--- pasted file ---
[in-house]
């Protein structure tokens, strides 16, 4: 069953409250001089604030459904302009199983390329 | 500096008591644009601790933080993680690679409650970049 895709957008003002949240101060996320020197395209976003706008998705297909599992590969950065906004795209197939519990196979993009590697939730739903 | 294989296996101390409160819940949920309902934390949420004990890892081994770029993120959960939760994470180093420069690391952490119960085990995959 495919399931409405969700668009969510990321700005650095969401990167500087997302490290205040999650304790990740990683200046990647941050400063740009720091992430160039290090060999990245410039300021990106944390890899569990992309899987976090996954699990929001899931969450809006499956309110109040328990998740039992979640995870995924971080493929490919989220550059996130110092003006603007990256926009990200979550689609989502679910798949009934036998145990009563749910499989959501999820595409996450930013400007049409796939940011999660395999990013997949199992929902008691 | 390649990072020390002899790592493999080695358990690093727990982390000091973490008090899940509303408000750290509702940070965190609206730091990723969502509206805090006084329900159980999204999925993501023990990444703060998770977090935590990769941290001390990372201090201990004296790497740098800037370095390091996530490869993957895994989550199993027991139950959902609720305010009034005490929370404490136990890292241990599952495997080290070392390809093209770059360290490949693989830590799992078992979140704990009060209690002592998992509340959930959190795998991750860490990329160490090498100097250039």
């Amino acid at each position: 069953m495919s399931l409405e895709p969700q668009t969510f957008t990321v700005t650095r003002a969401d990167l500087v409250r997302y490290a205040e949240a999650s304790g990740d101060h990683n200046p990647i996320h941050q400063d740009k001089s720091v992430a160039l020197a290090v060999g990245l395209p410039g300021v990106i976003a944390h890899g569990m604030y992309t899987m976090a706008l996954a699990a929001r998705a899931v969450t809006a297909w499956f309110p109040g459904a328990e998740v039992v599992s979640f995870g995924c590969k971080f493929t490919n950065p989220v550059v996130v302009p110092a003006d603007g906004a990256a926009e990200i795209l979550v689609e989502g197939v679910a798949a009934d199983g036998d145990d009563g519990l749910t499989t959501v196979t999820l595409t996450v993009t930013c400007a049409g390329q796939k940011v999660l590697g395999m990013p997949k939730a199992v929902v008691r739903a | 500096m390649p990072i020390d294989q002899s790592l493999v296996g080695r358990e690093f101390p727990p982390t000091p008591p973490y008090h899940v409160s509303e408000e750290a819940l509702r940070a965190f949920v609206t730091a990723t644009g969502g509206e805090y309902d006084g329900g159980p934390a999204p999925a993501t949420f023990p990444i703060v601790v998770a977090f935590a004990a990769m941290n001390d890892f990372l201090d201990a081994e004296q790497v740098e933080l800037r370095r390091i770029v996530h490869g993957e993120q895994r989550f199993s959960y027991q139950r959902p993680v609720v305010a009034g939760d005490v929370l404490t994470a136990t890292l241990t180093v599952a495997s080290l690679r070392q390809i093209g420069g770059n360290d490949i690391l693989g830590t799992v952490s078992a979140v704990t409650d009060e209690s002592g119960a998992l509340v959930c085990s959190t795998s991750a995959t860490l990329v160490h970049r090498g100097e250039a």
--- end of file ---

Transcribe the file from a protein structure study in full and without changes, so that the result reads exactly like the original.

[in-house]
């Protein structure tokens, strides 16, 4: 069953409250001089604030459904302009199983390329 | 500096008591644009601790933080993680690679409650970049 895709957008003002949240101060996320020197395209976003706008998705297909599992590969950065906004795209197939519990196979993009590697939730739903 | 294989296996101390409160819940949920309902934390949420004990890892081994770029993120959960939760994470180093420069690391952490119960085990995959 495919399931409405969700668009969510990321700005650095969401990167500087997302490290205040999650304790990740990683200046990647941050400063740009720091992430160039290090060999990245410039300021990106944390890899569990992309899987976090996954699990929001899931969450809006499956309110109040328990998740039992979640995870995924971080493929490919989220550059996130110092003006603007990256926009990200979550689609989502679910798949009934036998145990009563749910499989959501999820595409996450930013400007049409796939940011999660395999990013997949199992929902008691 | 390649990072020390002899790592493999080695358990690093727990982390000091973490008090899940509303408000750290509702940070965190609206730091990723969502509206805090006084329900159980999204999925993501023990990444703060998770977090935590990769941290001390990372201090201990004296790497740098800037370095390091996530490869993957895994989550199993027991139950959902609720305010009034005490929370404490136990890292241990599952495997080290070392390809093209770059360290490949693989830590799992078992979140704990009060209690002592998992509340959930959190795998991750860490990329160490090498100097250039």
């Amino acid at each position: 069953m495919s399931l409405e895709p969700q668009t969510f957008t990321v700005t650095r003002a969401d990167l500087v409250r997302y490290a205040e949240a999650s304790g990740d101060h990683n200046p990647i996320h941050q400063d740009k001089s720091v992430a160039l020197a290090v060999g990245l395209p410039g300021v990106i976003a944390h890899g569990m604030y992309t899987m976090a706008l996954a699990a929001r998705a899931v969450t809006a297909w499956f309110p109040g459904a328990e998740v039992v599992s979640f995870g995924c590969k971080f493929t490919n950065p989220v550059v996130v302009p110092a003006d603007g906004a990256a926009e990200i795209l979550v689609e989502g197939v679910a798949a009934d199983g036998d145990d009563g519990l749910t499989t959501v196979t999820l595409t996450v993009t930013c400007a049409g390329q796939k940011v999660l590697g395999m990013p997949k939730a199992v929902v008691r739903a | 500096m390649p990072i020390d294989q002899s790592l493999v296996g080695r358990e690093f101390p727990p982390t000091p008591p973490y008090h899940v409160s509303e408000e750290a819940l509702r940070a965190f949920v609206t730091a990723t644009g969502g509206e805090y309902d006084g329900g159980p934390a999204p999925a993501t949420f023990p990444i703060v601790v998770a977090f935590a004990a990769m941290n001390d890892f990372l201090d201990a081994e004296q790497v740098e933080l800037r370095r390091i770029v996530h490869g993957e993120q895994r989550f199993s959960y027991q139950r959902p993680v609720v305010a009034g939760d005490v929370l404490t994470a136990t890292l241990t180093v599952a495997s080290l690679r070392q390809i093209g420069g770059n360290d490949i690391l693989g830590t799992v952490s078992a979140v704990t409650d009060e209690s002592g119960a998992l509340v959930c085990s959190t795998s991750a995959t860490l990329v160490h970049r090498g100097e250039a």